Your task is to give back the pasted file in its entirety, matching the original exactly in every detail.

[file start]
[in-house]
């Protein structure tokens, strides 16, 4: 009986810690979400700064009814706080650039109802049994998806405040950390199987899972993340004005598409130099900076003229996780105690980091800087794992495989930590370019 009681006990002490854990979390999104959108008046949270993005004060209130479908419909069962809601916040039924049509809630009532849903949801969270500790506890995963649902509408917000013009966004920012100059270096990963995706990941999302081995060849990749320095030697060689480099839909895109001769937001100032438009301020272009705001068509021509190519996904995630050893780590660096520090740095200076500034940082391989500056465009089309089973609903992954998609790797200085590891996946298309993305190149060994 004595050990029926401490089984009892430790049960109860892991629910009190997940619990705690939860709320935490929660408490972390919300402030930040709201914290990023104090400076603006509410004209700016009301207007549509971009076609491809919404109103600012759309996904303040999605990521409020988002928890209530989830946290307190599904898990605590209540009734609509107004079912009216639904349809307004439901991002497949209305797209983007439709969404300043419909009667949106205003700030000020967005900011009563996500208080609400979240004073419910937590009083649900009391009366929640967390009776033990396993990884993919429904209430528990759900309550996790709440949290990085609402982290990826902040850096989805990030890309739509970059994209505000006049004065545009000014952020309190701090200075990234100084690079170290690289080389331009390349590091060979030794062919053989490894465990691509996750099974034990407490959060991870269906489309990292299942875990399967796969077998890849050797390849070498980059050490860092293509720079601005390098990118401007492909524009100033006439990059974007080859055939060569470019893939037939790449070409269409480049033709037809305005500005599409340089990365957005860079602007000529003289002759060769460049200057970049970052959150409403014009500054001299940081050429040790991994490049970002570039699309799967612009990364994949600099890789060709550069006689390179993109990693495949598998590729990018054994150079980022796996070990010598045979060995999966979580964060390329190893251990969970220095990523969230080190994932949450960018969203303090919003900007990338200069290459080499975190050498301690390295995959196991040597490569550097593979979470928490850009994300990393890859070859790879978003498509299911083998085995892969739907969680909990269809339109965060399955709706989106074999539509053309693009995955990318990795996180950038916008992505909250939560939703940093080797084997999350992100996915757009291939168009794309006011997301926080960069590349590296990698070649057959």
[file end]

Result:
[in-house]
């Protein structure tokens, strides 16, 4: 009986810690979400700064009814706080650039109802049994998806405040950390199987899972993340004005598409130099900076003229996780105690980091800087794992495989930590370019 009681006990002490854990979390999104959108008046949270993005004060209130479908419909069962809601916040039924049509809630009532849903949801969270500790506890995963649902509408917000013009966004920012100059270096990963995706990941999302081995060849990749320095030697060689480099839909895109001769937001100032438009301020272009705001068509021509190519996904995630050893780590660096520090740095200076500034940082391989500056465009089309089973609903992954998609790797200085590891996946298309993305190149060994 004595050990029926401490089984009892430790049960109860892991629910009190997940619990705690939860709320935490929660408490972390919300402030930040709201914290990023104090400076603006509410004209700016009301207007549509971009076609491809919404109103600012759309996904303040999605990521409020988002928890209530989830946290307190599904898990605590209540009734609509107004079912009216639904349809307004439901991002497949209305797209983007439709969404300043419909009667949106205003700030000020967005900011009563996500208080609400979240004073419910937590009083649900009391009366929640967390009776033990396993990884993919429904209430528990759900309550996790709440949290990085609402982290990826902040850096989805990030890309739509970059994209505000006049004065545009000014952020309190701090200075990234100084690079170290690289080389331009390349590091060979030794062919053989490894465990691509996750099974034990407490959060991870269906489309990292299942875990399967796969077998890849050797390849070498980059050490860092293509720079601005390098990118401007492909524009100033006439990059974007080859055939060569470019893939037939790449070409269409480049033709037809305005500005599409340089990365957005860079602007000529003289002759060769460049200057970049970052959150409403014009500054001299940081050429040790991994490049970002570039699309799967612009990364994949600099890789060709550069006689390179993109990693495949598998590729990018054994150079980022796996070990010598045979060995999966979580964060390329190893251990969970220095990523969230080190994932949450960018969203303090919003900007990338200069290459080499975190050498301690390295995959196991040597490569550097593979979470928490850009994300990393890859070859790879978003498509299911083998085995892969739907969680909990269809339109965060399955709706989106074999539509053309693009995955990318990795996180950038916008992505909250939560939703940093080797084997999350992100996915757009291939168009794309006011997301926080960069590349590296990698070649057959």